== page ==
The HTRA1 gene is less active (downregulated) in some cancerous tumors than in normal cells. Studies have found this gene downregulation in several forms of cancer, including ovarian cancer, cancer that occurs in the lining of the uterus (endometrial cancer), a form of skin cancer called melanoma, and a form of liver cancer called hepatocellular carcinoma. Having reduced amounts of the HTRA1 enzyme may be related to tumor progression, the risk that cancer will spread (metastasize) to other parts of the body, and resistance to treatment with chemotherapy. However, the mechanism by which downregulation of the HTRA1 gene influences cancer development and growth is unknown.
Cytogenetic Location: 10q26.3
Molecular Location on chromosome 10: base pairs 124,221,040 to 124,274,423
The HTRA1 gene is located on the long (q) arm of chromosome 10 at position 26.3.
More precisely, the HTRA1 gene is located from base pair 124,221,040 to base pair 124,274,423 on chromosome 10.
See How do geneticists indicate the location of a gene? (http://ghr.nlm.nih.gov/handbook/howgeneswork/genelocation) in the Handbook.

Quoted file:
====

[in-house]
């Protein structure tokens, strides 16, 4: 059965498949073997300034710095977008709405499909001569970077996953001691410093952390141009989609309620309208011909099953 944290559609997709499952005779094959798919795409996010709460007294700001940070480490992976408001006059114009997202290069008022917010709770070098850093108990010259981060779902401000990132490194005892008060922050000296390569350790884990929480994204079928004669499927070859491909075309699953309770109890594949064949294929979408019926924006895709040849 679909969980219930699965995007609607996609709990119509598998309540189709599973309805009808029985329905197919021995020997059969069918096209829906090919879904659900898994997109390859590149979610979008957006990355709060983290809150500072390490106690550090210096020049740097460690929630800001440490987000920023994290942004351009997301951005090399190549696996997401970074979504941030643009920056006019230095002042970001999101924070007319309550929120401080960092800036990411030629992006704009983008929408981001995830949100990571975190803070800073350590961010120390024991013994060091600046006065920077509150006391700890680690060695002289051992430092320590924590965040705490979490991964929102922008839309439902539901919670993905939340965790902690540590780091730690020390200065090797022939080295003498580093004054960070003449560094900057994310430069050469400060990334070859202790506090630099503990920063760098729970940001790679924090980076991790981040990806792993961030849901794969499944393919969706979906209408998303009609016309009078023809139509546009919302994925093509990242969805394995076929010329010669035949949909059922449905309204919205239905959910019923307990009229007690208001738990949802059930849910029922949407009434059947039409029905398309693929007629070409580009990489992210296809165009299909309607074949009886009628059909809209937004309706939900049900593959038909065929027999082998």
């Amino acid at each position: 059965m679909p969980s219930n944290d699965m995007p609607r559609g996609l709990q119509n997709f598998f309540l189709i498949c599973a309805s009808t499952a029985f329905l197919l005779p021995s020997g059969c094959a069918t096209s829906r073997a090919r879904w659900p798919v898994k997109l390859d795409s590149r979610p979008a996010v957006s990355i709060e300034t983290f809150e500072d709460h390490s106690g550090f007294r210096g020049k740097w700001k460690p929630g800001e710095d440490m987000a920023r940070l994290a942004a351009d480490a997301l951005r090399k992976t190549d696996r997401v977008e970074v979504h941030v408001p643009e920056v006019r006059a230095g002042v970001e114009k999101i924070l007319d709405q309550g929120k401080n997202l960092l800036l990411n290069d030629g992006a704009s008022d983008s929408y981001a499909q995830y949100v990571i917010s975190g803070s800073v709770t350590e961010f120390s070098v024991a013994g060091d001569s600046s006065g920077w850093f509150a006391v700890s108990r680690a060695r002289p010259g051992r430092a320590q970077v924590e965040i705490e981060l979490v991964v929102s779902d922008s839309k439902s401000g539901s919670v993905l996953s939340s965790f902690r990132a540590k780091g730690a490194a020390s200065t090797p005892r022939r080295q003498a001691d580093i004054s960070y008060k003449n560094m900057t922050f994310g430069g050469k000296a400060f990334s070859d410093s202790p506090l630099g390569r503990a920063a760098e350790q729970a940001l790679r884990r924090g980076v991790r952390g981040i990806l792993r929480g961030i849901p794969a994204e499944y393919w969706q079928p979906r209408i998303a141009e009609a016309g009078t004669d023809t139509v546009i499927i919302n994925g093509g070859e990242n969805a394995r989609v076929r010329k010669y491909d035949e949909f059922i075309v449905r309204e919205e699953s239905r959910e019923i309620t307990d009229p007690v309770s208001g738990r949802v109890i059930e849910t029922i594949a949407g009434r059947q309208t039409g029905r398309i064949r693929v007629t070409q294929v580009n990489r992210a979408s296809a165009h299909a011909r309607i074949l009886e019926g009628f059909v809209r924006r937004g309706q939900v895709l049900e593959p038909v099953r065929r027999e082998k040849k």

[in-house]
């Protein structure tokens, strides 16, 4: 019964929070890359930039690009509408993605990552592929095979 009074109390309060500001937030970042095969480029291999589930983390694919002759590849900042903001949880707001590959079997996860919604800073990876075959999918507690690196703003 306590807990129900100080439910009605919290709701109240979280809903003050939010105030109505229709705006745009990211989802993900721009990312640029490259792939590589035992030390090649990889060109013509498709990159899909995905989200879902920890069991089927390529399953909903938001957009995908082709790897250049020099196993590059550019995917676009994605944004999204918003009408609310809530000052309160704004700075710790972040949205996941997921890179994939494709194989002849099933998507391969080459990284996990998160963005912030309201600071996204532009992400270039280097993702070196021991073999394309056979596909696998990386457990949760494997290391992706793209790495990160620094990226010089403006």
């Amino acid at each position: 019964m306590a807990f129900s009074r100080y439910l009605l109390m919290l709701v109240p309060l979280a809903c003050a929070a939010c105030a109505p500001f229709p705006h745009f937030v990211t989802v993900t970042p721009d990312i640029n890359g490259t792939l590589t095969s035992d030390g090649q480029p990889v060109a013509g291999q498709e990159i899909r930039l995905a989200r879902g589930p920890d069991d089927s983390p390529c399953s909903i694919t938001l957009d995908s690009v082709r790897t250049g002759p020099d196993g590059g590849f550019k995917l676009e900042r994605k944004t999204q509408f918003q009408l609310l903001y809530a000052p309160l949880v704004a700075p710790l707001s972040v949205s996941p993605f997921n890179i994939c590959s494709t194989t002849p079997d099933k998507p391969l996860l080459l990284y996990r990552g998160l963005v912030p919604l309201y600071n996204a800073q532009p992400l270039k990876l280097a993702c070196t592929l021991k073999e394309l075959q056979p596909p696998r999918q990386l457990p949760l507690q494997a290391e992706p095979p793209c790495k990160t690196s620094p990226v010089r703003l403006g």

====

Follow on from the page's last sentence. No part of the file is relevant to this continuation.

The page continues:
You and your healthcare professional may find the following resources about HTRA1 helpful.
You may also be interested in these resources, which are designed for genetics professionals and researchers.
See How are genetic conditions and genes named? (http://ghr.nlm.nih.gov/handbook/mutationsanddisorders/naming) in the Handbook.
alopecia ; angiogenesis ; apoptosis ; arteriopathy ; autosomal ; autosomal recessive ; calcium ; cancer ; carcinoma ; cell ; chemotherapy ; chromosome ; cytoskeleton ; dementia ; differentiation ; endometrial ; enzyme ; extracellular ; extracellular matrix ; gene ; growth factor ; hepatocellular carcinoma ; leukoencephalopathy ; liver cancer ; macular degeneration ; melanoma ; metastasize ; ovarian ; phosphorus ; polymorphism ; progression ; proliferation ; promoter ; promoter region ; protease ; protein ; recessive ; serine ; subcortical ; tumor
You may find definitions for these and many other terms in the Genetics Home Reference Glossary (http://www.ghr.nlm.nih.gov/glossary).
The resources on this site should not be used as a substitute for professional medical care or advice. Users seeking information about a personal genetic disease, syndrome, or condition should consult with a qualified healthcare professional. See How can I find a genetics professional in my area? (http://ghr.nlm.nih.gov/handbook/consult/findingprofessional) in the Handbook.